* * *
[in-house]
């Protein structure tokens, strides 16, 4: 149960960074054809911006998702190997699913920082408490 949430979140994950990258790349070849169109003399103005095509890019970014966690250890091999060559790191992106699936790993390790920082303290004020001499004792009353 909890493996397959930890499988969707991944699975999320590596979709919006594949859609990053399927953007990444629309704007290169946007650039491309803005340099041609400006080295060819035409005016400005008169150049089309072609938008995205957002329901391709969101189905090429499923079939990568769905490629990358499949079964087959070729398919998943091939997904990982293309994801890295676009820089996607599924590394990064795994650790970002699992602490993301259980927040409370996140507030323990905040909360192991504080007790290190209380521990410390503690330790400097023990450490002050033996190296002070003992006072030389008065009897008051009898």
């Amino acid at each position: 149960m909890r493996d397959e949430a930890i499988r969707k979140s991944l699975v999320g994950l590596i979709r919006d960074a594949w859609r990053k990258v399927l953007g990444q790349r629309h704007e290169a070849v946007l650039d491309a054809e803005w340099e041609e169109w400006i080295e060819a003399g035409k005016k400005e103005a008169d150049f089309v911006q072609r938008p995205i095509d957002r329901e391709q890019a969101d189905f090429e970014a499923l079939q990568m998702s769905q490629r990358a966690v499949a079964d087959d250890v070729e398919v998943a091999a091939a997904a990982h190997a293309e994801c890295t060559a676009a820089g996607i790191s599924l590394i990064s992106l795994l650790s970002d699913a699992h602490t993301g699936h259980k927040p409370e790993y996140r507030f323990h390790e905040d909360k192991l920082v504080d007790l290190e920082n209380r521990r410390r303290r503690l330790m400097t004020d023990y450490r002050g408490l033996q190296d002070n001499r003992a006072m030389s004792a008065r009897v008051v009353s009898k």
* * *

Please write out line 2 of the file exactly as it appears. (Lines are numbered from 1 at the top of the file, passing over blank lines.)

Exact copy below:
């Protein structure tokens, strides 16, 4: 149960960074054809911006998702190997699913920082408490 949430979140994950990258790349070849169109003399103005095509890019970014966690250890091999060559790191992106699936790993390790920082303290004020001499004792009353 909890493996397959930890499988969707991944699975999320590596979709919006594949859609990053399927953007990444629309704007290169946007650039491309803005340099041609400006080295060819035409005016400005008169150049089309072609938008995205957002329901391709969101189905090429499923079939990568769905490629990358499949079964087959070729398919998943091939997904990982293309994801890295676009820089996607599924590394990064795994650790970002699992602490993301259980927040409370996140507030323990905040909360192991504080007790290190209380521990410390503690330790400097023990450490002050033996190296002070003992006072030389008065009897008051009898």